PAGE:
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    Consumer Alert

    The right way to hire a contractor

    Q. I need advice on how to deal with a contractor who changed job descriptions and charges and delayed the contract until the job was almost completed. I did not sign any contract. I thought we had a verbal agreement on charges to start work, which he has now finished. He denies we had an agreement, and sent an invoice with unacceptable charges. What should I do?

    A. This is but one example of what can happen when you don’t go about hiring a contractor the right way. It’s relatively simple to hire a contractor in Massachusetts and get the state protections that come with it — including the ability to make claims to the state Guaranty Fund, which provides reimbursements of up to $10,000 to consumers who have no other option to recover losses from a contractor.

    Plan to interview and request estimates from at least three contractors and make sure each is registered on the Home Improvement Contractor database maintained by the Office of Consumer Affairs ( Ask them for proof of liability and workers’ compensation insurance. Consumer Affairs also recommends asking about their most recent jobs and contacting homeowners for whom they did work.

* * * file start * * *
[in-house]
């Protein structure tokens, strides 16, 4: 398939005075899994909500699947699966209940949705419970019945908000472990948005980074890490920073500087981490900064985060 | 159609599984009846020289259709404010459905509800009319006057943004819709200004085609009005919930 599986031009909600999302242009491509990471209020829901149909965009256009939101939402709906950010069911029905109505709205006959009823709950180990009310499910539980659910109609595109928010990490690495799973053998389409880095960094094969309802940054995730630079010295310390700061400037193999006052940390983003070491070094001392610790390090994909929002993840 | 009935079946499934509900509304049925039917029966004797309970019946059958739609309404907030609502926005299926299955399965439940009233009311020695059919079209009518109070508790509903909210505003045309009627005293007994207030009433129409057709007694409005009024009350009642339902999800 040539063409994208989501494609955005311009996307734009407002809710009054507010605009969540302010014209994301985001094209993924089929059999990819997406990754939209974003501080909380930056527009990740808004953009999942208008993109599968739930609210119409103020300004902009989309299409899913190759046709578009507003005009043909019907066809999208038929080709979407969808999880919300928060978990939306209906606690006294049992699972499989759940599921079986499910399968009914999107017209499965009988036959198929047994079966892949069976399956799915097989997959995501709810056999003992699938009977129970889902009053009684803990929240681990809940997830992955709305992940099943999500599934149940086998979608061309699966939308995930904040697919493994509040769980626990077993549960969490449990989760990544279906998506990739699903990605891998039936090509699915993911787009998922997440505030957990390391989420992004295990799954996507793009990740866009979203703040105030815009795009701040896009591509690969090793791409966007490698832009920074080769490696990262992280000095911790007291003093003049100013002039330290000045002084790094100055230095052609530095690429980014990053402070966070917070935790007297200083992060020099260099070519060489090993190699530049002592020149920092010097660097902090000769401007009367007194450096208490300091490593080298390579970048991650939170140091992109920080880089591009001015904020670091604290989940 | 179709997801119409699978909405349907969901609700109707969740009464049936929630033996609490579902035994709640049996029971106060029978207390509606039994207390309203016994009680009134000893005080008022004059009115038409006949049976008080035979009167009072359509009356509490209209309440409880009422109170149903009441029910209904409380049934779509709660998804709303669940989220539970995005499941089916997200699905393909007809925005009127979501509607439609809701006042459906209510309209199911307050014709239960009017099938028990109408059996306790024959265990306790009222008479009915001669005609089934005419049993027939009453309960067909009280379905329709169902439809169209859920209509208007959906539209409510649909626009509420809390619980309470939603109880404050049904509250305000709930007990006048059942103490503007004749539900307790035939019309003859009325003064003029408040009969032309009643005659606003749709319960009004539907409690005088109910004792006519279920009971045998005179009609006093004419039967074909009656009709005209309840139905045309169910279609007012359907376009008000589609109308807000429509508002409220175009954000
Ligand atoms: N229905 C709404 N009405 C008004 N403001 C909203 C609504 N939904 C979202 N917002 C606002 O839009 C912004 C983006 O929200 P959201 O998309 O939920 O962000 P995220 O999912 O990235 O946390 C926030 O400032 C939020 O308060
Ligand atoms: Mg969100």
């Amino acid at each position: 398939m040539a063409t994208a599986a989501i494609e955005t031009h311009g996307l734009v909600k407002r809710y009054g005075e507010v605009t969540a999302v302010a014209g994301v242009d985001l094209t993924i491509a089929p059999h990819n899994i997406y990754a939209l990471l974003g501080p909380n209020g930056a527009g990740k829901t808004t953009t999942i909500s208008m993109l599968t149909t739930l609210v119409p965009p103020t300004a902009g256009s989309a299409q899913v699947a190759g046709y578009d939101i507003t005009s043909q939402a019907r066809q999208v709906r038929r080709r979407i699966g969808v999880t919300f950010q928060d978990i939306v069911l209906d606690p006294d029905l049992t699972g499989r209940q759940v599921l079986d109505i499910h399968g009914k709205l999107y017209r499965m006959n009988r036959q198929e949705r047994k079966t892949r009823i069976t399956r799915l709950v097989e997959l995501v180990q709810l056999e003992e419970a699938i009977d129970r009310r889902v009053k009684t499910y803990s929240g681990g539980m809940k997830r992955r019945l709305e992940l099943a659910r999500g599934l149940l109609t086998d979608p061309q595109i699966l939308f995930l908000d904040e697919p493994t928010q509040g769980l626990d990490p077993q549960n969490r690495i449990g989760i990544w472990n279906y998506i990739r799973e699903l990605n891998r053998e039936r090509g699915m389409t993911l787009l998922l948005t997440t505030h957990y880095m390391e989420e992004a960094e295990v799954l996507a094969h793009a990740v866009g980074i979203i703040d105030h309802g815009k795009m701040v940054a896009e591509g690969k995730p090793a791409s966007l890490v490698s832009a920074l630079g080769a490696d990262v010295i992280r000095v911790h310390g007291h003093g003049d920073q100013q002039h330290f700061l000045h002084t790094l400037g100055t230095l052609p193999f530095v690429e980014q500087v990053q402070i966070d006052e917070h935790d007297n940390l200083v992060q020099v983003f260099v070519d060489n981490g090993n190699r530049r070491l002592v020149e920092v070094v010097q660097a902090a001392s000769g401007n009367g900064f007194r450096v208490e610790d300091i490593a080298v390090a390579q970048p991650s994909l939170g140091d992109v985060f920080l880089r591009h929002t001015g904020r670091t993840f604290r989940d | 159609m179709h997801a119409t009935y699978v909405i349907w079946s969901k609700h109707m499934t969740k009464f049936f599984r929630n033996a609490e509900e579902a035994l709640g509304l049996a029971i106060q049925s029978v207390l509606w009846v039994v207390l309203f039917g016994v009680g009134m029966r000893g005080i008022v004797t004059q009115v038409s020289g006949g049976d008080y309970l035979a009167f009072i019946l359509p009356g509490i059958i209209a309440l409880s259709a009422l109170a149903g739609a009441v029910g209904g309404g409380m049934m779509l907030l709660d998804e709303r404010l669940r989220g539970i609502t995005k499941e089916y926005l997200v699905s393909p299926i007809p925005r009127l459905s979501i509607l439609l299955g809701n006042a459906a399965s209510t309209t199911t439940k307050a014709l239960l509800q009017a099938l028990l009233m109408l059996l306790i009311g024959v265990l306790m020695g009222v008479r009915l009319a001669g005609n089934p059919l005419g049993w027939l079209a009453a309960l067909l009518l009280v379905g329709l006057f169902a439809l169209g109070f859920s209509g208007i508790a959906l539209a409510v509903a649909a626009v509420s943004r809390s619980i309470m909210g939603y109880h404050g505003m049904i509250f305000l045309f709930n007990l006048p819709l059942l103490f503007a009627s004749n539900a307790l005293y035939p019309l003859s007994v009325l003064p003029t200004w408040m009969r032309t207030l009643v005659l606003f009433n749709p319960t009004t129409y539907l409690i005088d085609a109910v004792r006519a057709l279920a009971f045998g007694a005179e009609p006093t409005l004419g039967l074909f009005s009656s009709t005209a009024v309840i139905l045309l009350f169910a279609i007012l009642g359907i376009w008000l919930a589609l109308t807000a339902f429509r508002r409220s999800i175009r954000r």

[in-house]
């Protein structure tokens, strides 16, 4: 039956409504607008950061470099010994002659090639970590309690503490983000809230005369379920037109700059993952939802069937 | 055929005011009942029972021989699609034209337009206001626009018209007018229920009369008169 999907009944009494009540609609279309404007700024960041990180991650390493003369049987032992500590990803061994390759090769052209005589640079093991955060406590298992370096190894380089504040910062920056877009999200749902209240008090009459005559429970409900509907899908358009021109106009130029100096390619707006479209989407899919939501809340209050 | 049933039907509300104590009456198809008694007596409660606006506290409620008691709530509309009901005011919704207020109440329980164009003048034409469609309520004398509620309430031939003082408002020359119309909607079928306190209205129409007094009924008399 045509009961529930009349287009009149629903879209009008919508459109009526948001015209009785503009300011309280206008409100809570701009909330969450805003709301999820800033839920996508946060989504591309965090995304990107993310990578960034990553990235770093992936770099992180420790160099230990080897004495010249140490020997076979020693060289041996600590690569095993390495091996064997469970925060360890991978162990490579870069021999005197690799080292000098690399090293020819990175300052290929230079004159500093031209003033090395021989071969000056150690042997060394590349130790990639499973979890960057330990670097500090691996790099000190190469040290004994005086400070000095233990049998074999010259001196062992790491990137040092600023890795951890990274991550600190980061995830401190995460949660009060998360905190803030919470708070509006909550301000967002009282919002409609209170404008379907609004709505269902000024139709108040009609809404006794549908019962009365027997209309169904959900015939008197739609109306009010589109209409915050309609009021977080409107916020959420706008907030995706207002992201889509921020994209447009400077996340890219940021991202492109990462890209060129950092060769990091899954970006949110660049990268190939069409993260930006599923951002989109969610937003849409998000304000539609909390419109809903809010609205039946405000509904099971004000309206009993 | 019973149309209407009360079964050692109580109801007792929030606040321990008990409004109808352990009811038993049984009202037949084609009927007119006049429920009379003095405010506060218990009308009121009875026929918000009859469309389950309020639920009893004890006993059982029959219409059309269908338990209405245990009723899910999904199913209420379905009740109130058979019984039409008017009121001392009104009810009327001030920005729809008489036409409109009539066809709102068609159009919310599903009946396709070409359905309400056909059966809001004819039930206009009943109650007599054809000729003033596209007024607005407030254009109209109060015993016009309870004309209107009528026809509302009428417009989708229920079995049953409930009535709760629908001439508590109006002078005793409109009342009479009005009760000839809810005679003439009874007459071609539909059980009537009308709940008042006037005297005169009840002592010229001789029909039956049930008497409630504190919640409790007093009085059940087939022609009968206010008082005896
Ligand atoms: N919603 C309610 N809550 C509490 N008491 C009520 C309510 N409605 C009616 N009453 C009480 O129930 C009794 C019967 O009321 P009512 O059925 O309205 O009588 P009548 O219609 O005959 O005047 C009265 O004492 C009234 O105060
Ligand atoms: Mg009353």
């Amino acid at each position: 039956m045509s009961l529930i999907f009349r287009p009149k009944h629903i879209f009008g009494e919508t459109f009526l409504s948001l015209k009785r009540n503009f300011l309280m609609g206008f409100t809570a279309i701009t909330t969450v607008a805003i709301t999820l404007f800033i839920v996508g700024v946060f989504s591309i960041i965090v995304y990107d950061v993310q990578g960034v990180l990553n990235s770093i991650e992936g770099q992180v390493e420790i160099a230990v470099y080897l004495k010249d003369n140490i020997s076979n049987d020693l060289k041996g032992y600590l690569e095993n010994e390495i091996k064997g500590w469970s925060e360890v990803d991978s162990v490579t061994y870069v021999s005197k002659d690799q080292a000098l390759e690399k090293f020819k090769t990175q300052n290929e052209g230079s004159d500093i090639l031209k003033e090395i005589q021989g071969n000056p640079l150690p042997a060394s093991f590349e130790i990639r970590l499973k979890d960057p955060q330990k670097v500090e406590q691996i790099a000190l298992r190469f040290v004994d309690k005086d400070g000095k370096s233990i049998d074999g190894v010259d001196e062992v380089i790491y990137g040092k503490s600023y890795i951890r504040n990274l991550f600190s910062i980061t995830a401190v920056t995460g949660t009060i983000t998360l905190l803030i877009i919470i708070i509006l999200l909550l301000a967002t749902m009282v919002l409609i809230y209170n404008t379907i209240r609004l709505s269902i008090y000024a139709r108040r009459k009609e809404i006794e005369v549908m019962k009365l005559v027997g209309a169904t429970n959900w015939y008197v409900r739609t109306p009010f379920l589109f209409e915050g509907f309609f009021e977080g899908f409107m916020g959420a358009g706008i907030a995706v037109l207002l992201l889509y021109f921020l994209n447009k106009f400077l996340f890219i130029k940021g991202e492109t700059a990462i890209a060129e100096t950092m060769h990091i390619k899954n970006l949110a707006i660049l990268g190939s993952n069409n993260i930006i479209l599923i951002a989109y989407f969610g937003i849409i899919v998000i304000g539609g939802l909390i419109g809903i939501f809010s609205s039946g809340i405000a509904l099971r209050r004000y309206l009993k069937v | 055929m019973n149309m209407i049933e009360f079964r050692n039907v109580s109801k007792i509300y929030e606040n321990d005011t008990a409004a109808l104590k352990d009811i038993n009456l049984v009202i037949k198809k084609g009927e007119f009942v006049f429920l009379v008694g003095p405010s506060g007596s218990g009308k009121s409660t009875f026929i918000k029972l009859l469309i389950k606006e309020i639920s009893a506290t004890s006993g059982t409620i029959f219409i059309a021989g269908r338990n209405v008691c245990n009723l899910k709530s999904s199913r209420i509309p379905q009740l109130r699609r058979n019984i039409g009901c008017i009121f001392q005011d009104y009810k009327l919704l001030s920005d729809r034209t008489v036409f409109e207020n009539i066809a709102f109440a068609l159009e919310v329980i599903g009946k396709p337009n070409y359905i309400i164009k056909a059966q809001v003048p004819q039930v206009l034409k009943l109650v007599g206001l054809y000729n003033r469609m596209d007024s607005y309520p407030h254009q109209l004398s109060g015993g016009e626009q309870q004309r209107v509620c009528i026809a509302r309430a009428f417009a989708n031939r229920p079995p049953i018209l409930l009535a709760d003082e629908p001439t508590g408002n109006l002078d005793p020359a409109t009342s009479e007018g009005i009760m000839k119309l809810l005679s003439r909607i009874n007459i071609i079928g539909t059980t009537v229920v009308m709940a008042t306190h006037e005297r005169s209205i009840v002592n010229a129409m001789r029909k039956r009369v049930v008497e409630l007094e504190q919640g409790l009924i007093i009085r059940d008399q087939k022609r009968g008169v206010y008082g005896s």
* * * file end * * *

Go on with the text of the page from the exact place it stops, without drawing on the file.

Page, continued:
Request a detailed written estimate of the job, including specifics about materials and projections for how long the work will take. The lowest price may not necessarily be the best deal. When the job exceeds $1,000, state law requires a detailed contract that includes what was in the estimate and when payments are expected. The final payment should be held until the job is completed to your satisfaction.

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    A contractor also cannot request a deposit that exceeds one-third of the total cost of the job unless that money is needed for special-order materials.

    If you have a beef with a registered contractor, Consumer Affairs offers an arbitration program and can sanction contractors who don’t follow the rules. That’s also the place to complain about unregistered contractors.

    On the bright side, the work is done. It’s usually the other way around — the consumer pays and the work isn’t done.

    Mitch Lipka has been helping consumers out of jams for the past two decades. He lives in Worcester and can be reached at Follow him on Twitter @mitchlipka.